Constructing Two Points on an Angle

By Tonya C. Brooks

LetŐs take a look at what we are going to start with.  We are given three random points, which we can use to create an angle.  We are looking for a way to cut the sides so that the distance from our original two points is equal as well as being equal to the distance between our two created points.  In other words, we want our picture to look something like this:

LetŐs look at what we are given.

We will go with the good old mathematicians way of figuring something out.  We will guess and hope we are correct.  If we are wrong, then we will worry about that later.  Hopefully something will come to us!  LetŐs pick some point D between A and B.  Also, letŐs draw a couple of circles centered at D and A with radius AD.

This doesnŐt tell us much all by itself, but letŐs work with our point D and a line parallel to BC.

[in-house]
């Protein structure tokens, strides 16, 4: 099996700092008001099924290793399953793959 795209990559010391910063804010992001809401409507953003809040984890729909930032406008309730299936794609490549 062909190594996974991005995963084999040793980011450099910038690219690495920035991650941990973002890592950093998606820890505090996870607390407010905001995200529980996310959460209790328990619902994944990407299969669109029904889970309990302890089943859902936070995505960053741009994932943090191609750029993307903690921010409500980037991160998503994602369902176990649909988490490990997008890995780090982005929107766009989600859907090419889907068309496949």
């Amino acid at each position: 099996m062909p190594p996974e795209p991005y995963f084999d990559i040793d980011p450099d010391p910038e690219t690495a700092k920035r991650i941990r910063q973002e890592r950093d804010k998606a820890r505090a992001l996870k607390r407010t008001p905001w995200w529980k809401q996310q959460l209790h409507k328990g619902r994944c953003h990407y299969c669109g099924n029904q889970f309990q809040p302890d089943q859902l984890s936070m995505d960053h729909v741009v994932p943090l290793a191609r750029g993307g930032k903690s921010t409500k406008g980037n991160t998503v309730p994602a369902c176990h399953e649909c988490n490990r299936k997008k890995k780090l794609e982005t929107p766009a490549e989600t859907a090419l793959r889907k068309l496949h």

I called E the point where the circle around D intersects with our parallel line.  Also, if we draw a circle around E with radius ED, we can see that this circle intersects AC at point F.

LetŐs clear out our circles and notice that AD=DE=EF in the picture below (since our circles all had the same radius and these segments all go from the center of a circle to the outside of the circle).

This still doesnŐt look like much.  The problem I see here, is if I move D around, E never falls on our segment BC at the same time as F, which is what we need to have happen.  LetŐs fix this by creating a parallel line through point F.  Also, I need there to be a point G that is a reflection of E on this parallel line, so I create rhombus DEFG.

By construction, AD=DG=GF, so all we need to have happen is for G and F to fall on our segment BC.  We can move point D around until this happens and we end up with:

If we take out the segments we do not need, we end up with the picture from above.